The special session on Decision Economics (DECON) is a scientific forum held annually and intended to share ideas, projects, research results, models and experiences associated with the complexity of behavioural decision processes and socio‐economic phenomena. DECON 2017 was held at the Polytechnic of Porto, ISEP, Portugal, as part of the 14th International Conference on Distributed Computing and Artificial Intelligence.
For the second consecutive year, the Editors of this book have drawn inspiration from Herbert A. Simon’s immense body of work and argue that Simon precipitated something akin to a revolution in microeconomics focused on the concept of decision‐making. Further, it is worth noting that the recognition of relevant decision‐making takes place in a range of critical subject areas and research fields, including economics, finance, information systems, small and international business management, operations, and production. Therefore, decision‐making issues are of fundamental importance in all branches of economics addressed both deductively and inductively.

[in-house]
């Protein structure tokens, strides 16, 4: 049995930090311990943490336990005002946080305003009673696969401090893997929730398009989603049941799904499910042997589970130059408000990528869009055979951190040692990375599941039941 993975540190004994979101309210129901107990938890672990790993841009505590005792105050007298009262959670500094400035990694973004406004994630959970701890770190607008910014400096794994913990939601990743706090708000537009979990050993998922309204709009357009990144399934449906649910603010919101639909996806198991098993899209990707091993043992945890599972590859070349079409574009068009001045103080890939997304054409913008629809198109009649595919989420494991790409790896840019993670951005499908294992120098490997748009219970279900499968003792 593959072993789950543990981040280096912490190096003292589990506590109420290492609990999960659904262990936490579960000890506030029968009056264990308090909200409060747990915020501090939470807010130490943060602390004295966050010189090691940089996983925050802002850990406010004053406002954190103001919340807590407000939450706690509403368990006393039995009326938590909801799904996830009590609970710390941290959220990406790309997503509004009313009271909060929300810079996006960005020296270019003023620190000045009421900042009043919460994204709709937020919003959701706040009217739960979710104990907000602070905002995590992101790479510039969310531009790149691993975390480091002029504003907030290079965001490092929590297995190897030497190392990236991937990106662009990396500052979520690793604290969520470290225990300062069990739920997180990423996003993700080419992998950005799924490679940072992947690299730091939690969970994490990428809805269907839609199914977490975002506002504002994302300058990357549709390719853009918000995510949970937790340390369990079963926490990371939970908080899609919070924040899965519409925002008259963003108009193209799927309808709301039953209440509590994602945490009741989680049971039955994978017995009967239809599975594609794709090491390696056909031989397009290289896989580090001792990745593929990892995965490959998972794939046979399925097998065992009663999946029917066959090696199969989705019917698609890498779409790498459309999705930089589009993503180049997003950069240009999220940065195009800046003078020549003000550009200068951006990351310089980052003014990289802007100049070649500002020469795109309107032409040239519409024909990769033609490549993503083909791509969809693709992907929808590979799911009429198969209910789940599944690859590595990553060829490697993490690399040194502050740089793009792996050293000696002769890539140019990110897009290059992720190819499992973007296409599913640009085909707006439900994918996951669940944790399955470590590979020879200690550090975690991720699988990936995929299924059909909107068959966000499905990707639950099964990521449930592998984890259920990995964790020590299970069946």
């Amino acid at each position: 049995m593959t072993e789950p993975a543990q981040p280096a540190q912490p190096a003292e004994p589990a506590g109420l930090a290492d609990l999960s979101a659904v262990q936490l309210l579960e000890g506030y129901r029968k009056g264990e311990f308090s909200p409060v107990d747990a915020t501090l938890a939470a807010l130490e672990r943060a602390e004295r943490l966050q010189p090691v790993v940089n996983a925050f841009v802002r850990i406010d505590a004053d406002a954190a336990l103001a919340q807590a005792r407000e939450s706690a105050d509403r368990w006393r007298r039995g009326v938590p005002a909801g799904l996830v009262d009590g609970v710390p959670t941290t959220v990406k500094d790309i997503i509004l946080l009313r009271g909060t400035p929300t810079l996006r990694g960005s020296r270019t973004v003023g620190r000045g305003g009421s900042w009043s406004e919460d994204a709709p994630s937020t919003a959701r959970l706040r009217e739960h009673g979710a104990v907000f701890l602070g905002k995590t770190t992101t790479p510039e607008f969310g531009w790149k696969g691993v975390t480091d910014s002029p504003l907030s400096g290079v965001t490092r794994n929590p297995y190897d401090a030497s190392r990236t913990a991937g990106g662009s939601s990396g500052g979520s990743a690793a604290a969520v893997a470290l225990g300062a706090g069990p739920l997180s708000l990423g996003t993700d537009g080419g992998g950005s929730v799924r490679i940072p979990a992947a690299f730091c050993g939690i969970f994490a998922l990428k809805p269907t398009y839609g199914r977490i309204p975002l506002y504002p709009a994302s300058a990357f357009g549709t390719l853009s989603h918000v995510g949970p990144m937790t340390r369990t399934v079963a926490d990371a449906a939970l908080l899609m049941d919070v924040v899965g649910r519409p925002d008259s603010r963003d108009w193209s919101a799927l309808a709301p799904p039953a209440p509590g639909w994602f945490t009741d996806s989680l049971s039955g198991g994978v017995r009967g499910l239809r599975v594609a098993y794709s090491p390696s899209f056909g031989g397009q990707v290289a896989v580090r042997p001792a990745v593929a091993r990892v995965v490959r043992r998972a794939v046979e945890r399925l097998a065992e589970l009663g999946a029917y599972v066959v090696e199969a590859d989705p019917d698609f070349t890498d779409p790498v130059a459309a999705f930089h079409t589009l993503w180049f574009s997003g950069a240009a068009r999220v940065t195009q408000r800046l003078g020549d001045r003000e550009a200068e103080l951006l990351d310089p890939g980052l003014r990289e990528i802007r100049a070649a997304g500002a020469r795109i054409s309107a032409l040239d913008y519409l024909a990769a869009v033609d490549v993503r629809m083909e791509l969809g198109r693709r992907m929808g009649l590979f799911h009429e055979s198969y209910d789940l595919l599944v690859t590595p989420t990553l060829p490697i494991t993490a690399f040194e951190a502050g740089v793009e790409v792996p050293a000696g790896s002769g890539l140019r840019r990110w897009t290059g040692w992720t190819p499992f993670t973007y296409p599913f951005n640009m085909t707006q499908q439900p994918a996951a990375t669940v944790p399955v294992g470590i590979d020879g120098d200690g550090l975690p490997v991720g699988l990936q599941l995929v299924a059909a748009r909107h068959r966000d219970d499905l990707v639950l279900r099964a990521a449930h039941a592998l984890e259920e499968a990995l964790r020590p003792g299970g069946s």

Not surprisingly, the study of decision‐making has seen growing empirical research efforts in the economic literature over the last sixty years and, more recently, a variety of insightful cutting‐edge experimental, behavioural and computational approaches. Additionally, the awareness regarding generalizations and reductions to express economic concepts has led, on the one hand, to an increasing risk of spreading the language of mathematics as a rhetorical tool and, on the other hand, to an oversimplification and overlooking of some crucial details, especially when it comes to human decisions and, hence, economic behaviour. That awareness, however, has helped to produce an extraordinary volume of empirical research aimed at discovering how economic agents cope with complex decisions.
In this sense, the international scientific community acknowledges Herbert A. Simon’s research endeavours to understand the processes involved in economic decision‐making and their implications for the advancement of economic professions. Within the field of decision‐making, indeed, Simon’s rejection of the standard decision‐making models used in neoclassical economics inspired social scientists worldwide to develop research programmes in order to study decision‐making empirically. The main achievements concern decision‐making for individuals, firms, markets, governments, institutions, and, last but not least, science and research.